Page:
I think criticizing these books is coming from (at least for some people) maybe seeing a little part of themselves in the main characters, or in someone they know. I have noticed that many people in the kinky world are very defensive about anyone outside of the kinky world knowing anything about it, especially if that information could in any way be seen as negative. We are supposed to be a group of people that are more open to differences, more accepting of what each of us enjoy, less judgmental, and yet we fear being judged by others. Why? Does it matter what people who we will never meet think of what we do? Does it matter that those who are drawn to BDSM through this book may or may not change their ideas about kink if they come to sites like FetLife? Does it matter if they run away thinking BDSM is wrong and tell their friends…again who we will never meet?

I live my life for me, and the only people’s opinions I care about are those that I’m very very close to, and even then their opinion only matters to a certain extent. Yes realistically sometimes a strangers opinion can upset me, but I’ve learned to let it go and not dwell on it like I would have in the past. Certainly the opinions of people I will never meet don’t matter. Perhaps that’s a bit of a tangent away from the topic of this writing, but I think everything I’ve said is important for people to remember and consider when they read, think about or comment on these books.

  2 Responses to “Guest Post: In defence of 50 Shades of Grey”

  1. Dear Guest- writer,

    you might be right with a few of your points. It shouldn’t matter to you (or anybody in the Scene) what strangers think about kink.

    It disturbs me, that Ana is telling us all the time how wrong and disturbing BDSM is and the conclusion is that every person involved is somehow crazy, disturbed and mentally sick.
    But it doesn’t aggravate me as much as the other issues I have with these so- called books.

    First of all, it is clearly plagiarism. The characters are really completely like Stephanie Meyers characters. The only difference is that it’s AU and the names were changed before publishing.
    You could say it doesn’t matter because Meyer doesn’t care about it and doesn’t sue and maybe you’re right and all is fine. NOT.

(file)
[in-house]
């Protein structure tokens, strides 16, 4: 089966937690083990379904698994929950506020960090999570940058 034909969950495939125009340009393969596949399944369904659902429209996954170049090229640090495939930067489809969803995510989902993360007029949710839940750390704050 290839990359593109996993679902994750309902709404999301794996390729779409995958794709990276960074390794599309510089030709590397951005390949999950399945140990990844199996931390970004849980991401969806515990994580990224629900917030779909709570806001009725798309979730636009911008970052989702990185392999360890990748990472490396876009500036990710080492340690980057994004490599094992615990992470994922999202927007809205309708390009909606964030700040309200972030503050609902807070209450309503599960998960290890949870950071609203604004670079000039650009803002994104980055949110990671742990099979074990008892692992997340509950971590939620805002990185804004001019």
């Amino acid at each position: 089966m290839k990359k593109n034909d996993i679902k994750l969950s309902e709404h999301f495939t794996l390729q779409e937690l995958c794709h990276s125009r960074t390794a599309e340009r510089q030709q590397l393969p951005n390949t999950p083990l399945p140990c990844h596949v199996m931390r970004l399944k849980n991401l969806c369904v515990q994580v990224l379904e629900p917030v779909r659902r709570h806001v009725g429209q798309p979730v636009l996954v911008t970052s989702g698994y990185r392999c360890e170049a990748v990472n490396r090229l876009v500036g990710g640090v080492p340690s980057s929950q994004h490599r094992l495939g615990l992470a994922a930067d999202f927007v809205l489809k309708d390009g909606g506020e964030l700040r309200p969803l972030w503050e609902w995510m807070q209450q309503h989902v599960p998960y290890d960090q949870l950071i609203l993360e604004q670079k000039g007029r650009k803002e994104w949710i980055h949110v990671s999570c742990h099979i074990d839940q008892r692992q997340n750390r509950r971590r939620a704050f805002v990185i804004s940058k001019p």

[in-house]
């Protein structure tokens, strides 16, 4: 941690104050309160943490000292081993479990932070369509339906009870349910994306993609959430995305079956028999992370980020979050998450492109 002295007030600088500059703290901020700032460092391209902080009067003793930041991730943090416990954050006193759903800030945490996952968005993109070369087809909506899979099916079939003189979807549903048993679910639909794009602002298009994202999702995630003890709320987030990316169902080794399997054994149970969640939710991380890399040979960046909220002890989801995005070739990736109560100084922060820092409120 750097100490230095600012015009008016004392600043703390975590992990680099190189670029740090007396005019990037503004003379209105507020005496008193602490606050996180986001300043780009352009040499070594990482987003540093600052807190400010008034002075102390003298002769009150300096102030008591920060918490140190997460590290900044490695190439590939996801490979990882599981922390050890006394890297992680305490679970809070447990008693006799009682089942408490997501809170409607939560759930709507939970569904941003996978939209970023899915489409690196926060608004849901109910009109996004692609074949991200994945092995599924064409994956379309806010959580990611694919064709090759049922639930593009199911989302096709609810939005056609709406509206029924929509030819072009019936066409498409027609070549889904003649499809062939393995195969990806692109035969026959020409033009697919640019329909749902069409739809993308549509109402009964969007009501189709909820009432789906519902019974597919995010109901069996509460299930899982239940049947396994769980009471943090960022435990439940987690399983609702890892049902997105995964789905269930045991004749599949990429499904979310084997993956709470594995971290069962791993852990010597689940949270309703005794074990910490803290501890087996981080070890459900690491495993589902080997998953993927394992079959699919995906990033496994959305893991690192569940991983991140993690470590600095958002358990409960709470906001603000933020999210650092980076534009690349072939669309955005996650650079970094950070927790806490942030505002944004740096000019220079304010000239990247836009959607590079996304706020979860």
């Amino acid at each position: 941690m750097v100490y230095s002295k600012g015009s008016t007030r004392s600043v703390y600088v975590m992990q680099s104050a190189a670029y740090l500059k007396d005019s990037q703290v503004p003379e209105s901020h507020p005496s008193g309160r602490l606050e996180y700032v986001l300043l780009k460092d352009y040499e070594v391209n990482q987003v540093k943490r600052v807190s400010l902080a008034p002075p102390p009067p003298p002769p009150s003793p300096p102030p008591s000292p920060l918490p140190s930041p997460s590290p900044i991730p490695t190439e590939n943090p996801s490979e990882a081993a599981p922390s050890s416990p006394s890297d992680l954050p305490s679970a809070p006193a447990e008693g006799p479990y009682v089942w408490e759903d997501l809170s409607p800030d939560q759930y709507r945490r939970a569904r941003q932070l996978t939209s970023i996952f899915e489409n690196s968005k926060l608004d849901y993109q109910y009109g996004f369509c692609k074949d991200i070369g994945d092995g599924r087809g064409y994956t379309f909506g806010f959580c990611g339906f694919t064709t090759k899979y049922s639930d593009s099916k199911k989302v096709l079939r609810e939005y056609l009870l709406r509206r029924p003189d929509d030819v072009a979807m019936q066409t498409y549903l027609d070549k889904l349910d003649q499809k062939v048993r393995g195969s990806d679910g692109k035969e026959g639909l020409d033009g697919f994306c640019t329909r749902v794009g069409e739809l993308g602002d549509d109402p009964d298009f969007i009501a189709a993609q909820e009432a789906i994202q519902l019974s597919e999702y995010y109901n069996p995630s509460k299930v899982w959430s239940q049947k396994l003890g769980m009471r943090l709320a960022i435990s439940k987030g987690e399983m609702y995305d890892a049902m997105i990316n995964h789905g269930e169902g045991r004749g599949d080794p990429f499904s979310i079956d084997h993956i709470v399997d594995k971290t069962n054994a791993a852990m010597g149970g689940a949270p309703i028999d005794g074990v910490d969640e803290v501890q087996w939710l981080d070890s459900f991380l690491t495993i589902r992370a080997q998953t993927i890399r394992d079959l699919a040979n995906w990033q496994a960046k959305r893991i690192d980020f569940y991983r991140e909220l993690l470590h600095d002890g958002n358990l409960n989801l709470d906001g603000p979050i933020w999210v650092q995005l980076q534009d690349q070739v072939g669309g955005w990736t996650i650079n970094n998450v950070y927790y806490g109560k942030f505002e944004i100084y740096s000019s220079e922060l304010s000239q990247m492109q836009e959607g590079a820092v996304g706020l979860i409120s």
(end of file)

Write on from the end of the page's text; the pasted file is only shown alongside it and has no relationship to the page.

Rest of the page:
Because EL James has not only the guts to sell others work as her own and earn herself a golden ass. She also has her lawyer sue people doing big FSoG Partys, she wants to sue a person who wrote a FSoG Fan Fiction and it will be published (that alone makes me want to vomit more than I could eat).

    Second, fantasys about abuse and playscenes involving abuse are perfectly fine with me. But mind you, the biggest part of FSoG fans are not into any kink and the abuse fantasy isn’t there kettle of fish.
    They enjoy ChEdwards abuse of Ana because it shows affection.
    This is wrong on so many freaking levels! I had a cousin whose marriage was an abusive relationship from day one.
    I will not share any details because this isn’t my story and my cousin died in 2000 (not because of the abuse, just saying).
    You might understand why I am so furious about this special part of FSoG.
    It really tells young woman that it is okay for your lover to stalk you, override your decisions and options and so on.
    And that is not right.
    It’s the same perverted idea which was supported in Twilight.
    (And why don’t these teens get it, that Twilight supports necrophilia as well? But that’s another story.)

    Third: FSoG supports the idea that you can change a man if you just love him enough. That’s bullshit. Only the person themselve can change themselve if he/she is willing to do it.
    For example: when my husband and I met he was very hot- tempered. I’ve never tried to change him. I just always tried to calm him with reason when it was on the edge of going to far.
    Within one year of our relationship he changed and became more balanced. But that was his own doing. He WANTED to change so HE did.
    I didn’t do anything but be there for him.

    There are a few more issues I have with this crap (like the inner goddess and that EL doesn’t get the concept of subconscious) but that would take hours and this should be my comment, not a novella.
    Only one more thing: the writing is horrible. I wrote in a comment on another blog that even a fifthgrader’s essay about his summer vacancy is better written than this and that’s still my opinion.
    That this sh** was published like that is an insult to writers who put real effort in plot, character development and research to write something for our entertainment.

    I guess I should finish this comment, which really turned into another rant of mine.
    I am sorry for ranting but FSoG really infuriates me.

    • I agree with you; Fifty Shades is just a bad book in a myriad of ways. Maybe it has a silver lining but all I can see is the big black cloud.